> But in fact, the only thing that privileges the set of all
> computational operations that we see in nature, is that they are instantiated by
> the laws of physics.

I would dispute this. The set of computable operations may also be
privileged in that only a universe with laws of physics that instantiate
all of these operations and none others can evolve intellegence (or
alternatively these universes have the greatest chance of evolving

> It is only through our knowledge of the physical world
> that we know of the di.erence between computable and not computable. So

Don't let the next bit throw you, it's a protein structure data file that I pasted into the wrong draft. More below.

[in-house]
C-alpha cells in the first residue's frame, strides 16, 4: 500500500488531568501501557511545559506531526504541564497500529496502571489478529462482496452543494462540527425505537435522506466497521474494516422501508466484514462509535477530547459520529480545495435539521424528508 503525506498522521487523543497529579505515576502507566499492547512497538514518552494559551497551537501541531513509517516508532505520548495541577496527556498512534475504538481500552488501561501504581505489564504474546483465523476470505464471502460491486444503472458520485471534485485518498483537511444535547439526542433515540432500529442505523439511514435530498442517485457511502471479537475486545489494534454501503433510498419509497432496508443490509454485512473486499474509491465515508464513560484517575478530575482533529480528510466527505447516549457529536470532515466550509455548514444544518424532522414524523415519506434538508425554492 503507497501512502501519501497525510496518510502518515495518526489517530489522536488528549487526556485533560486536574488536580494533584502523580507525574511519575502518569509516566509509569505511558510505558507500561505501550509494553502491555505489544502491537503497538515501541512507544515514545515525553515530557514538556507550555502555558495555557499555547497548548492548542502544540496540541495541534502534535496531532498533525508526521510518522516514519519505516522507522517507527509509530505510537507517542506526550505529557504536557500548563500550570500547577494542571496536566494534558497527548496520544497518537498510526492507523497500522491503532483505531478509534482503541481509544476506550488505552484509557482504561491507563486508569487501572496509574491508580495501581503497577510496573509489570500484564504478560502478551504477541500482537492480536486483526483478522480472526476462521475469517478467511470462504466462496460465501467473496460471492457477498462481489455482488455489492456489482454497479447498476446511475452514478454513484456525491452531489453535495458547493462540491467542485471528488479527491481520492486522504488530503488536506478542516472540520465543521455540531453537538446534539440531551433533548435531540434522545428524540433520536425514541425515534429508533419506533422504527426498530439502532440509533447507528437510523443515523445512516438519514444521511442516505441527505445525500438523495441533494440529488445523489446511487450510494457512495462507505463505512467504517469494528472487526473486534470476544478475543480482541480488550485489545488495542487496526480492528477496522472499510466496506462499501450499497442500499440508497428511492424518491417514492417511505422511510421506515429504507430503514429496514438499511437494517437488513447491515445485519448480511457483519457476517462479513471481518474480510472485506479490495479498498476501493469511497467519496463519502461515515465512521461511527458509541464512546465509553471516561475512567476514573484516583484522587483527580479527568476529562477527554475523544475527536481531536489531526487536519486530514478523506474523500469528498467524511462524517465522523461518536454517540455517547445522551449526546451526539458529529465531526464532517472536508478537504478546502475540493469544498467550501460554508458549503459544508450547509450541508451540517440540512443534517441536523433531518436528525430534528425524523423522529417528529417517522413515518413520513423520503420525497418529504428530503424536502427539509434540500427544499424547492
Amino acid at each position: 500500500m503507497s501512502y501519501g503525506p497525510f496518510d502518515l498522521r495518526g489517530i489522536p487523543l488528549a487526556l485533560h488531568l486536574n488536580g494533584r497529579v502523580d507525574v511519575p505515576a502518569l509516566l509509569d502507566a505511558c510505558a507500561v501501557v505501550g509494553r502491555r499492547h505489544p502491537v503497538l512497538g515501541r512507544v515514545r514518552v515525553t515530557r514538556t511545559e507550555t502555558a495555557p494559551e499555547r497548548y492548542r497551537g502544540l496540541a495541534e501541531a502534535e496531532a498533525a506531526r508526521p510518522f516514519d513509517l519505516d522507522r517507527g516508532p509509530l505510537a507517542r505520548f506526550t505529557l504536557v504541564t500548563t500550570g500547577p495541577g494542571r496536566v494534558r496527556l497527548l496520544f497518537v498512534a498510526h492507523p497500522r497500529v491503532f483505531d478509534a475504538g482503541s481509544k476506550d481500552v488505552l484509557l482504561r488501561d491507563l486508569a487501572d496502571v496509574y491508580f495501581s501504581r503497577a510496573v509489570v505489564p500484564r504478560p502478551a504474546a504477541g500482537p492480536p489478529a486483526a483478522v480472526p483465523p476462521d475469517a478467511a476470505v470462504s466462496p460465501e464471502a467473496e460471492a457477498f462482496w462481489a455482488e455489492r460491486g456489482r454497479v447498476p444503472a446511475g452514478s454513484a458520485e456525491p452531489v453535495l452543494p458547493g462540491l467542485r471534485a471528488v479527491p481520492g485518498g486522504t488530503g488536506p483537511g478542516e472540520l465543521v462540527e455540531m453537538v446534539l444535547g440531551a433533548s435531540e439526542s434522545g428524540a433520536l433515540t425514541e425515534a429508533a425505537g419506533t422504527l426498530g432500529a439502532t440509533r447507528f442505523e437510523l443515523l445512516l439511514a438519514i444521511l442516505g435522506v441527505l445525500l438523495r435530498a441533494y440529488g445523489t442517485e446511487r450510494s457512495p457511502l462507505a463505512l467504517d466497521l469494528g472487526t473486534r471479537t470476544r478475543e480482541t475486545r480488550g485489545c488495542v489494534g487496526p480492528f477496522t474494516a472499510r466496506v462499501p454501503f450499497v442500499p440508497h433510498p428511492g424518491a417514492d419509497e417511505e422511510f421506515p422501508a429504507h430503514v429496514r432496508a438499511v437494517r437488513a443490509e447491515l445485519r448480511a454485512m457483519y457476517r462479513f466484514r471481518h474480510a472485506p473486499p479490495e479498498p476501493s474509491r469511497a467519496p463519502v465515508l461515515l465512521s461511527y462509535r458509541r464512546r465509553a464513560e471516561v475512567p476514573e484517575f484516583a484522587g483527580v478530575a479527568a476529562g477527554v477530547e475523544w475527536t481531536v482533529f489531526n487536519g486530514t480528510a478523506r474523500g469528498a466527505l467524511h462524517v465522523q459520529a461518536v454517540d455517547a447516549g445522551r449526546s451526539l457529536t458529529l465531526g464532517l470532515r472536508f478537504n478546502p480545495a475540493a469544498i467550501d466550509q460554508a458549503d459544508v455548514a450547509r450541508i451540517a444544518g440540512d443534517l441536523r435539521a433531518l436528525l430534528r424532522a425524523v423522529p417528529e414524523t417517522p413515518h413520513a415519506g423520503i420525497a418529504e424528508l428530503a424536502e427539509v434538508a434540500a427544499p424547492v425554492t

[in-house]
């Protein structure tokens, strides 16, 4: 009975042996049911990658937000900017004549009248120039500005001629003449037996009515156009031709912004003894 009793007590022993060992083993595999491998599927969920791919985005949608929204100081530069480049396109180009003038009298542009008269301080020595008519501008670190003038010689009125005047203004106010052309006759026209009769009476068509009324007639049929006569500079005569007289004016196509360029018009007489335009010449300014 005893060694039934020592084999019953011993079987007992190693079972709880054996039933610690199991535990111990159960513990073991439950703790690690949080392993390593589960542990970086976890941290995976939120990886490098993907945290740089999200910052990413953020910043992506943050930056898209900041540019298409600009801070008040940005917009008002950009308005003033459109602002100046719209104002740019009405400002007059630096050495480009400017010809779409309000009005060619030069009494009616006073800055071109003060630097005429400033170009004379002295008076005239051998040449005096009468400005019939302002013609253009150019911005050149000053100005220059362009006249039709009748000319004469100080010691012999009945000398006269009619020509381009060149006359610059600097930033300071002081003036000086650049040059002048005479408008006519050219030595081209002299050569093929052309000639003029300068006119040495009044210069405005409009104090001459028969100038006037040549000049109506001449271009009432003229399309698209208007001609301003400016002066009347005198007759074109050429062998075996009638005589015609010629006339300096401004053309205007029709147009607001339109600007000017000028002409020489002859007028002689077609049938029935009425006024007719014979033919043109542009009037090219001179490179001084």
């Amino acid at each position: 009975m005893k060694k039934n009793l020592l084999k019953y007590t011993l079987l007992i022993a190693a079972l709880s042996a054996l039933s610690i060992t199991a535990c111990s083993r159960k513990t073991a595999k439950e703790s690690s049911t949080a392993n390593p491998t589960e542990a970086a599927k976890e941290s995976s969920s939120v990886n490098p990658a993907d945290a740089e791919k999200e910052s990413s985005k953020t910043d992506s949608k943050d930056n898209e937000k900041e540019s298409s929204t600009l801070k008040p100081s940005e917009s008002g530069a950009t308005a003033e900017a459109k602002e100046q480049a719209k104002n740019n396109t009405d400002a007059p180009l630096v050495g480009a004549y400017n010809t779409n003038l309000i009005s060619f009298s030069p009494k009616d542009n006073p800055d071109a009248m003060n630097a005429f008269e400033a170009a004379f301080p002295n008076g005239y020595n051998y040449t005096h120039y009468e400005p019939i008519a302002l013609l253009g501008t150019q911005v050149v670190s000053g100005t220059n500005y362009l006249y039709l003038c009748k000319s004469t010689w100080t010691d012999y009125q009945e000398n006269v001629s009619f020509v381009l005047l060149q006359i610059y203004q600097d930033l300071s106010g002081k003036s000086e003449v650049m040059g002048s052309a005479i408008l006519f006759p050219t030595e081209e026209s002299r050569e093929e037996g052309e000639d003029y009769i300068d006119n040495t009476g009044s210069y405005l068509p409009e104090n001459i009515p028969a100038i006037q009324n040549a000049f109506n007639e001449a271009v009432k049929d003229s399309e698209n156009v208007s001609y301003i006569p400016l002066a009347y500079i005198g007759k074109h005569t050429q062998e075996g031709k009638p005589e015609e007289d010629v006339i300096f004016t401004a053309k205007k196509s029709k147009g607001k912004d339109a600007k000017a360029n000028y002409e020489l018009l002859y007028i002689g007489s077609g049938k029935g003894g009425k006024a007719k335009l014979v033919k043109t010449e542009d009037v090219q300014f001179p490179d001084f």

> it's only through our laws of physics that the nature of computation can be
> understood. It can never be vice versa."   

So Deutsch is basically saying that we should not rule out the possibility
that we may discover a new law of physics that will allow us to solve the
halting problem, for example. I agree with this, given that we don't
know that what I wrote above is actually true (instead of just a

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